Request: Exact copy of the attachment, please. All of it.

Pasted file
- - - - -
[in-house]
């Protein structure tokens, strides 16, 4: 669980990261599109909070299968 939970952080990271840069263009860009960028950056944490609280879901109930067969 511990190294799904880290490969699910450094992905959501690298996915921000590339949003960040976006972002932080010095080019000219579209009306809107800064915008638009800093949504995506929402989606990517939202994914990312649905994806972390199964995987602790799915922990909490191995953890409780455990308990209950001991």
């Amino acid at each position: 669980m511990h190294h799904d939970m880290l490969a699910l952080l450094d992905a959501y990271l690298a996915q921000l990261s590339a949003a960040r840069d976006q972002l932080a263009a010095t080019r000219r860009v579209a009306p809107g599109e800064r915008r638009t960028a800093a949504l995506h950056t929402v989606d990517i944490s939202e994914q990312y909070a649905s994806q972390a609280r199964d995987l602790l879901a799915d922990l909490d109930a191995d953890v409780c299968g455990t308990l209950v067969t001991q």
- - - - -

[in-house]
């Protein structure tokens, strides 16, 4: 669980990261599109909070299968 939970952080990271840069263009860009960028950056944490609280879901109930067969 511990190294799904880290490969699910450094992905959501690298996915921000590339949003960040976006972002932080010095080019000219579209009306809107800064915008638009800093949504995506929402989606990517939202994914990312649905994806972390199964995987602790799915922990909490191995953890409780455990308990209950001991």
């Amino acid at each position: 669980m511990h190294h799904d939970m880290l490969a699910l952080l450094d992905a959501y990271l690298a996915q921000l990261s590339a949003a960040r840069d976006q972002l932080a263009a010095t080019r000219r860009v579209a009306p809107g599109e800064r915008r638009t960028a800093a949504l995506h950056t929402v989606d990517i944490s939202e994914q990312y909070a649905s994806q972390a609280r199964d995987l602790l879901a799915d922990l909490d109930a191995d953890v409780c299968g455990t308990l209950v067969t001991q």